Wallace Stevens Poems
|41.||The Death Of A Soldier||4/5/2010|
|42.||Another Weeping Woman||4/5/2010|
|43.||The Plot Against The Giant||1/3/2003|
|45.||Continual Conversation With A Silent Man||1/13/2003|
|47.||A High-Toned Old Christian Woman||1/13/2003|
|48.||Final Soliloquy Of The Interior Paramour||1/3/2003|
|49.||The House Was Quiet And The World Was Calm||1/13/2003|
|50.||Not Ideas About The Thing But The Thing Itself||1/3/2003|
|51.||The Idea Of Order At Key West||1/3/2003|
|52.||The Planet On The Table||1/3/2003|
|53.||Of Modern Poetry||1/3/2003|
|54.||Anecdote Of The Jar||1/3/2003|
|56.||Domination Of Black||1/13/2003|
|57.||Thirteen Ways Of Looking At A Blackbird||1/3/2003|
|58.||The Snow Man||1/3/2003|
|59.||Disillusionment Of Ten O'Clock||1/3/2003|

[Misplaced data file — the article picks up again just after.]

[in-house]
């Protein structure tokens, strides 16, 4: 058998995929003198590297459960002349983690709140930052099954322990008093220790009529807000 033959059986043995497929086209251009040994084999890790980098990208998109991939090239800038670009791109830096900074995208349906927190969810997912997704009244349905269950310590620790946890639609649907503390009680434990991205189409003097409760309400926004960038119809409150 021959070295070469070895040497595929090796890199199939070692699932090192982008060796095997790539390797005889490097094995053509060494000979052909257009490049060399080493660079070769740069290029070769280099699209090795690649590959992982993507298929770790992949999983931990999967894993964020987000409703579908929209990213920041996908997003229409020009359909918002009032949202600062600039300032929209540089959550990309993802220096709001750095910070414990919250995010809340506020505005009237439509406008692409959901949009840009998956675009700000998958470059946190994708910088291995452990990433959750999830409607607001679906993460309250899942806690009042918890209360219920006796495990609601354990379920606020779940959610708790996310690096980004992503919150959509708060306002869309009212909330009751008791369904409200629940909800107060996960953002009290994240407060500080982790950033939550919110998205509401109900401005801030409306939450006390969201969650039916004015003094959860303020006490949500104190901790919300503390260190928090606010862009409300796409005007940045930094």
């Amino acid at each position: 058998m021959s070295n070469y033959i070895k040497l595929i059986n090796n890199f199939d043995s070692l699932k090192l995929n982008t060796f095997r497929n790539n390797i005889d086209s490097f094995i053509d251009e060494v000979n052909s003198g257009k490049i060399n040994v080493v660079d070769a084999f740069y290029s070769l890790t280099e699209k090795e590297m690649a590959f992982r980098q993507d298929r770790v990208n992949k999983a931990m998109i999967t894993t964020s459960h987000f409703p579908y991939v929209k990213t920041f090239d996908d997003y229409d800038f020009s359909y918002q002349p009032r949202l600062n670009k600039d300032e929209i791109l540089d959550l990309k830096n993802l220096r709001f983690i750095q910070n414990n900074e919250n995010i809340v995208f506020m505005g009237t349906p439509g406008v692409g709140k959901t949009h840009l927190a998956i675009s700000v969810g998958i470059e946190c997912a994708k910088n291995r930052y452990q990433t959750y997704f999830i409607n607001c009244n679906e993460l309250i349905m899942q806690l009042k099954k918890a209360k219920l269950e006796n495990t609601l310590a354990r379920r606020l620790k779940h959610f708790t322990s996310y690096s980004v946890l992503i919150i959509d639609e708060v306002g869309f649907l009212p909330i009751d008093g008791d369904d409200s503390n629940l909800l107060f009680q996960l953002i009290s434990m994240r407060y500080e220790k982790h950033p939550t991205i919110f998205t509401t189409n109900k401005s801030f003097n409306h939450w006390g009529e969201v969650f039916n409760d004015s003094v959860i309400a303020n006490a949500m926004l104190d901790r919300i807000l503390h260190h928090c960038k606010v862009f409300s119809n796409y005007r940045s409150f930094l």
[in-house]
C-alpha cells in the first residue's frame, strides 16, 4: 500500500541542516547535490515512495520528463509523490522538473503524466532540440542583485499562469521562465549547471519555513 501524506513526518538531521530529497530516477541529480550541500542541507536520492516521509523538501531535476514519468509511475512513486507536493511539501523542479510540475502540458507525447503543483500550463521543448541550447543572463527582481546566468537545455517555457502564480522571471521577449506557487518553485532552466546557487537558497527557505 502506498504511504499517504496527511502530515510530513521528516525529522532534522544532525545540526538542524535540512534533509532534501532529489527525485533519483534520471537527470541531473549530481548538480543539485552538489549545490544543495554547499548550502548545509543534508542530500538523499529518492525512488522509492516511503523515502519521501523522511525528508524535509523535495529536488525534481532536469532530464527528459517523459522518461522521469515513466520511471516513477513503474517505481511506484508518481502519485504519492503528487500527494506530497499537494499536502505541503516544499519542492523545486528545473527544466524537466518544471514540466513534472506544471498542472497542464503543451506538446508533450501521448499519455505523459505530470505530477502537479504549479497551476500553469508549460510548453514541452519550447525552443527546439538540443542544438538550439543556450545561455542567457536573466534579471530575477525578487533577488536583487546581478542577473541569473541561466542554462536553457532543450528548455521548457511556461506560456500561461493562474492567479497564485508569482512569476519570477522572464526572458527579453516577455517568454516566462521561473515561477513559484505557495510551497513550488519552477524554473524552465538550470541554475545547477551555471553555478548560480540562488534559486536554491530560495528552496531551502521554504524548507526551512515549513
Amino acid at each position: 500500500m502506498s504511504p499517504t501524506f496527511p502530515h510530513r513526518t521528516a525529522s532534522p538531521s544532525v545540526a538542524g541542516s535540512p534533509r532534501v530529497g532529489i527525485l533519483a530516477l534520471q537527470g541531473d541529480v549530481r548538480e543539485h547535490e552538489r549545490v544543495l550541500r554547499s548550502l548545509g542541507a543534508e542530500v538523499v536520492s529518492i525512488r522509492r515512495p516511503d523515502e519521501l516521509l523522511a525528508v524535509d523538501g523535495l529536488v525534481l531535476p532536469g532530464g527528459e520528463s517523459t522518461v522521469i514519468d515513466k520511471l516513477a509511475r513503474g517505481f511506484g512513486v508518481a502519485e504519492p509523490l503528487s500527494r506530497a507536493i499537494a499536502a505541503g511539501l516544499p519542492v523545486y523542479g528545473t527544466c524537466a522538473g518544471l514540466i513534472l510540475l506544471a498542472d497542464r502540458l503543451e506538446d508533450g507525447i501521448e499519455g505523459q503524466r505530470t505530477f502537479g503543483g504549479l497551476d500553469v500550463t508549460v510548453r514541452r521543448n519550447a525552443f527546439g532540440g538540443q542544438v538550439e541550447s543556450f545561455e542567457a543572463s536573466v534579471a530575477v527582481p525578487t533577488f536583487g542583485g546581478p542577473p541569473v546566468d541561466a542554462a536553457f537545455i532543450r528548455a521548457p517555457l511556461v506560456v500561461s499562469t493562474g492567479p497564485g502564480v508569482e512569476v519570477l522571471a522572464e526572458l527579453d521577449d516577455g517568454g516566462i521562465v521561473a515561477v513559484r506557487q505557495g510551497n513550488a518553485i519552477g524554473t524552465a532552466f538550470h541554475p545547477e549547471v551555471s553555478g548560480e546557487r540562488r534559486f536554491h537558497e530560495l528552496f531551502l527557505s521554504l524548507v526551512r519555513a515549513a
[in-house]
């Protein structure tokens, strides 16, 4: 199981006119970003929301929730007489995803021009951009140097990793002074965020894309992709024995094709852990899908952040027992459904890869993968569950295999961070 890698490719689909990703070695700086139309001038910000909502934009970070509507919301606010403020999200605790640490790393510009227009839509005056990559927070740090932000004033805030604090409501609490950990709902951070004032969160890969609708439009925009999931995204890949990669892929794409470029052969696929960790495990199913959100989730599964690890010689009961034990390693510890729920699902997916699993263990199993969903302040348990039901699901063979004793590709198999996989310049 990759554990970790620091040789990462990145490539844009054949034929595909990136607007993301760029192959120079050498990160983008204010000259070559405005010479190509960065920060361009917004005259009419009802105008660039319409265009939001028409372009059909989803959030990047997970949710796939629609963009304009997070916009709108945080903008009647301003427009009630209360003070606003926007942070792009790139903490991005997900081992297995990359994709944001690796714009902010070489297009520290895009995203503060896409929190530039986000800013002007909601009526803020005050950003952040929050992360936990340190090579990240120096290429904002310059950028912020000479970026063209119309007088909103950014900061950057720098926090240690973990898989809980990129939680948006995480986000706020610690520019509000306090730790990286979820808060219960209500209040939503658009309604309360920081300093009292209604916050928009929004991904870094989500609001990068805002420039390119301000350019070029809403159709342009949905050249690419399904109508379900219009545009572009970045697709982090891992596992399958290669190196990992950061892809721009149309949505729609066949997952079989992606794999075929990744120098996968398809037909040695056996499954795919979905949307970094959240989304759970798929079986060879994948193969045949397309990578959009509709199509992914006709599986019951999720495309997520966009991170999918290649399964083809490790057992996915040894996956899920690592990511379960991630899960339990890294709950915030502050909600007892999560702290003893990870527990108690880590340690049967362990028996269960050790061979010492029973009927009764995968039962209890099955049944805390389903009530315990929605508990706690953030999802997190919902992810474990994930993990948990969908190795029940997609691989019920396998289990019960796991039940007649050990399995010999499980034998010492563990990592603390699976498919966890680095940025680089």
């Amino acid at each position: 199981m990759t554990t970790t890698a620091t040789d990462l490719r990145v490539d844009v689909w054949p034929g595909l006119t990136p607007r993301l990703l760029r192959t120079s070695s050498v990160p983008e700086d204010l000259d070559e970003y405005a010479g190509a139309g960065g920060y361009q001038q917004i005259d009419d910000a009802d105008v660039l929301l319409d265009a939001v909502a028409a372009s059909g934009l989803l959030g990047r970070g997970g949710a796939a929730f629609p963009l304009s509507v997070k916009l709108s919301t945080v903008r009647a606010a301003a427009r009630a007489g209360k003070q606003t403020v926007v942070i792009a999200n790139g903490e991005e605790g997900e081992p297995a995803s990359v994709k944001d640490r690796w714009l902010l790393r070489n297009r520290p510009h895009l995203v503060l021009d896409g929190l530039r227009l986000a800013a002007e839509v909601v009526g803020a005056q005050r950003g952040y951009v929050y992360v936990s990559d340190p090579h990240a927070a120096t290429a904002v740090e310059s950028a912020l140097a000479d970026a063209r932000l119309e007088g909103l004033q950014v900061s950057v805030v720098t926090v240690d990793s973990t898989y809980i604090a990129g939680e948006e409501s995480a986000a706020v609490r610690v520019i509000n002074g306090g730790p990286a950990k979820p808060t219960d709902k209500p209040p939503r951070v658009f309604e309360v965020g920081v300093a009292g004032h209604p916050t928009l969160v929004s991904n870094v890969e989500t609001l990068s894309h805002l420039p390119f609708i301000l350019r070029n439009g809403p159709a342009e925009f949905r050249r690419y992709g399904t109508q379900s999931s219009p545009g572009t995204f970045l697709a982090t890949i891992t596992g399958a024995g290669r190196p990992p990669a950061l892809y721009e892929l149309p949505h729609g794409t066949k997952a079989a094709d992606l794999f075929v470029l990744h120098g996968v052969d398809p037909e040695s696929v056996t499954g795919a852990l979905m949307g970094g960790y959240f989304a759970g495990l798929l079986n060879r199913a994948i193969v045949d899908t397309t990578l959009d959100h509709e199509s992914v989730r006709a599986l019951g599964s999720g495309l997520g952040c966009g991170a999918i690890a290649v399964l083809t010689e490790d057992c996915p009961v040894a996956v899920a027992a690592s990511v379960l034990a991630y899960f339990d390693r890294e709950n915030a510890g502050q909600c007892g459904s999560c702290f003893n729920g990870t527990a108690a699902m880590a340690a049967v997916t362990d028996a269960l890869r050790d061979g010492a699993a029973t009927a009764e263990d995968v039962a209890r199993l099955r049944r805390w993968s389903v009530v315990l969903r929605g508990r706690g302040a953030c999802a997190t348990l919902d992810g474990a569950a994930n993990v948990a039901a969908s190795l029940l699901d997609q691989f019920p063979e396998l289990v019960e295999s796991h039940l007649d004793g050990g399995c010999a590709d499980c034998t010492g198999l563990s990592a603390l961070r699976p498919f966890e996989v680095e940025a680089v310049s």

|60.||The Emperor Of Ice-Cream||1/3/2003|
Complacencies of the peignoir, and late
Coffee and oranges in a sunny chair,
And the green freedom of a cockatoo
Upon a rug mingle to dissipate
The holy hush of ancient sacrifice.
She dreams a little, and she feels the dark
Encroachment of that old catastrophe,
As a calm darkens among water-lights.
The pungent oranges and bright, green wings
Seem things in some procession of the dead,
Winding across wide water, without sound.
The day is like wide water, without sound,
Stilled for the passing of her dreaming feet
Over the seas, to silent ...
The Planet On The Table
Ariel was glad he had written his poems.
They were of a remembered time
Or of something seen that he liked.
Other makings of the sun
Were waste and welter
And the ripe shrub writhed.
His self and the sun were one